“Uprooted” is the story of a pair of brothers who are forced to leave their home after they discover a decaying body in the woods near their home. The body was in possession of an amulet that the boy’s village fears will draw the attention of “The Jackals,” who are always on the hunt to eliminate the use of magic.
I found “Uprooted” to be a quick and easy read. This isn’t the kind of fantasy novel that has a sword fight on every page, it’s more of a meditation on rural life and family. At times, I could imagine the characters involved were attempting to build a life on the American frontier rather than occupying the pages of a fantasy novel. I actually enjoyed this component because it lent the novel a sense of realism.
Edwin is a gifted storyteller and there are some very good scenes in this book which display a keen grasp of character development. I especially enjoyed a chapter where a young boy goes to profess his love to an indifferent girl. The scene was not overdone and the boy learns a few things that echo in his actions for the rest of the novel. It’s good to see moments in a novel where actions have consequences. This is what people mean when they say “the characters need to grow and change.”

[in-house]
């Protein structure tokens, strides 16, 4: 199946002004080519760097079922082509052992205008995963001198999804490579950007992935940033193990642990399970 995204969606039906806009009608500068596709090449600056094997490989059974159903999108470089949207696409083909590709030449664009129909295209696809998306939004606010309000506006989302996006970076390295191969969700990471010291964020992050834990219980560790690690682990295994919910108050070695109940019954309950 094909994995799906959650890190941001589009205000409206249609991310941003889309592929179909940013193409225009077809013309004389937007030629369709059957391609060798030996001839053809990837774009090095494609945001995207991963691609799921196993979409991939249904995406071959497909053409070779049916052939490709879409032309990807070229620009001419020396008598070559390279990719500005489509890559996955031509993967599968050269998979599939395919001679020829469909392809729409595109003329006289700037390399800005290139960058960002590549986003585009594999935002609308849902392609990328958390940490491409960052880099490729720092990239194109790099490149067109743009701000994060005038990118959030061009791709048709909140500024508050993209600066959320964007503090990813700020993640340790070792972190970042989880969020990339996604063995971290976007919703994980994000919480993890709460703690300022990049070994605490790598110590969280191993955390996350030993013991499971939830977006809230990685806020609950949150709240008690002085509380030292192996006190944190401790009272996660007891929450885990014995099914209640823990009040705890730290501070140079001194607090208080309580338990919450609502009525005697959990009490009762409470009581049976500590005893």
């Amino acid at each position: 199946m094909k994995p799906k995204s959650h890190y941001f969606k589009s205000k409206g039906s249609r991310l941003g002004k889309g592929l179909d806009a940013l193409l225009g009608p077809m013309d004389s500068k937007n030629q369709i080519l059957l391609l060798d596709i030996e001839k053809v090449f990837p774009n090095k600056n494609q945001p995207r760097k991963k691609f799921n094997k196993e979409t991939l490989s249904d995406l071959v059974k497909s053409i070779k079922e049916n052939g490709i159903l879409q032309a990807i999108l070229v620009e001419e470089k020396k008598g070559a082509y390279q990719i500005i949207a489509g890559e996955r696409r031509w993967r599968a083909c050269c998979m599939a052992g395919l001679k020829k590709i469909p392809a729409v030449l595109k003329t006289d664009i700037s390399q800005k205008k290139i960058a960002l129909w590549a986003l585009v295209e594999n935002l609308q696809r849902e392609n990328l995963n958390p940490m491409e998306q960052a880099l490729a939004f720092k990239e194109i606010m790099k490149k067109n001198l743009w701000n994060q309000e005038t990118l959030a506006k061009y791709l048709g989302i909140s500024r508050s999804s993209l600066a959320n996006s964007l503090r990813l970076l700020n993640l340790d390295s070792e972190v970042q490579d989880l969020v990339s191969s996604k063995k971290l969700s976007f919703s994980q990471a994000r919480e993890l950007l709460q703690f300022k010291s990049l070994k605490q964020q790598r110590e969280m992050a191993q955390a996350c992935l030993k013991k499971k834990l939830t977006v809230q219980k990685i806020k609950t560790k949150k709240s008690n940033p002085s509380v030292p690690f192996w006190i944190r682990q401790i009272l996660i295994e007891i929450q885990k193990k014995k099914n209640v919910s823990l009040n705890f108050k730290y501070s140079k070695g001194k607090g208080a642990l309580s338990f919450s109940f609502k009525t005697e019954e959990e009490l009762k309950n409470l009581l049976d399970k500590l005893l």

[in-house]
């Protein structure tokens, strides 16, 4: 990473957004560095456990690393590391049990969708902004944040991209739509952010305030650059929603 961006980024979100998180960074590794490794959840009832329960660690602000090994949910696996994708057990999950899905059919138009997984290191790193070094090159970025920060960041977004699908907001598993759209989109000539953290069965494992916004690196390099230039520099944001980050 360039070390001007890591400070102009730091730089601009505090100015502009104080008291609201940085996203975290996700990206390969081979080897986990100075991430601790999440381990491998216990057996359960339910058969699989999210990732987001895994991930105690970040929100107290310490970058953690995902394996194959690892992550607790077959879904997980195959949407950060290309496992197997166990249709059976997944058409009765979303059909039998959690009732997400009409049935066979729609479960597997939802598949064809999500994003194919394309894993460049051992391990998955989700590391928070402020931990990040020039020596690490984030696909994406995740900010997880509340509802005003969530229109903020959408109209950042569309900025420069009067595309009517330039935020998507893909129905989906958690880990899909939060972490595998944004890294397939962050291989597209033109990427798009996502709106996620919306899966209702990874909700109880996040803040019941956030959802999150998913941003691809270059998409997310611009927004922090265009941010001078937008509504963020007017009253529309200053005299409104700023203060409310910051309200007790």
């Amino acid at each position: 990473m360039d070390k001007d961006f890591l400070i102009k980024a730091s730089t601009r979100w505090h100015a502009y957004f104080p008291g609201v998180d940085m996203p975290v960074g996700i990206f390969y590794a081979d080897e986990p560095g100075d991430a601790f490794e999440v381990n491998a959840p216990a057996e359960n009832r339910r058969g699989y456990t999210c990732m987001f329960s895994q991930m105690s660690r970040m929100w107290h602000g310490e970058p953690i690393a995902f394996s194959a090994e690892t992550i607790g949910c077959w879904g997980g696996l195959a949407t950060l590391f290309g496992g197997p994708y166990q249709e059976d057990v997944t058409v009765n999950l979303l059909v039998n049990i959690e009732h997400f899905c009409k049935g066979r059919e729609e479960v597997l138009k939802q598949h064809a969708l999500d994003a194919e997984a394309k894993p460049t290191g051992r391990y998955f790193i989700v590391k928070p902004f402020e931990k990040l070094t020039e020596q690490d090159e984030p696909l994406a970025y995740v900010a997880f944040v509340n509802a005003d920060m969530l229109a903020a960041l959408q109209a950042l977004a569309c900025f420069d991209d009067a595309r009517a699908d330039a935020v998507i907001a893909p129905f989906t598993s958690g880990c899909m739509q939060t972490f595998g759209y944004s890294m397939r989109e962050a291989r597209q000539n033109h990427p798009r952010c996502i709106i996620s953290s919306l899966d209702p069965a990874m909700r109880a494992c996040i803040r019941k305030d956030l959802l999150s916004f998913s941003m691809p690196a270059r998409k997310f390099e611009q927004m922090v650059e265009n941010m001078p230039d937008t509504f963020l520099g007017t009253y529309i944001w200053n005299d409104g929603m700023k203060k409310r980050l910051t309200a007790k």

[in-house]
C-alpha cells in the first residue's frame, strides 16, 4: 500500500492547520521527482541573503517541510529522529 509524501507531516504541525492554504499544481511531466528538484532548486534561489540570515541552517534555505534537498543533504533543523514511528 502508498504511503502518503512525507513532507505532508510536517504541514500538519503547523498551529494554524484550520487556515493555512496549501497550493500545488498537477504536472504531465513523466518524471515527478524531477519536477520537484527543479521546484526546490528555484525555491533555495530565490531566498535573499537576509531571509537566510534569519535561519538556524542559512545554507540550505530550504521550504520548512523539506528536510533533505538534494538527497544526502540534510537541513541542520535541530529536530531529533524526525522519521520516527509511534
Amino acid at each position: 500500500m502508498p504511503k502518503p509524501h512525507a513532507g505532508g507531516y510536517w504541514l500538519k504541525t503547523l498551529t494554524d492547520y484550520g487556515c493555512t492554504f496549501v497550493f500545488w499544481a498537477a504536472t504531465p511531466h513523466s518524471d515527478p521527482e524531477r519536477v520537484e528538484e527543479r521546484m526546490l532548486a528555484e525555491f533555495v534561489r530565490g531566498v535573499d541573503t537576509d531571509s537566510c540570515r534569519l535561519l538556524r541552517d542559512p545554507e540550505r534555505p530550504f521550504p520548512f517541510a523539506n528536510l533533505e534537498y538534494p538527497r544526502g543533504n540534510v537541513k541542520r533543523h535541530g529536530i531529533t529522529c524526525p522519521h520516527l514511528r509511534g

I was kind of looking forward to a little more action early on, and at times it was hard to identify who the main characters were going to be. There are a lot of characters in this novel, which indicates that this is a rich and fully developed world. I did eventually get my answers, and overall this is a compelling start to a new series. This is a well-crafted, professional novel. The editing is good, the cover design is good, and I’m looking forward to more entries in this series.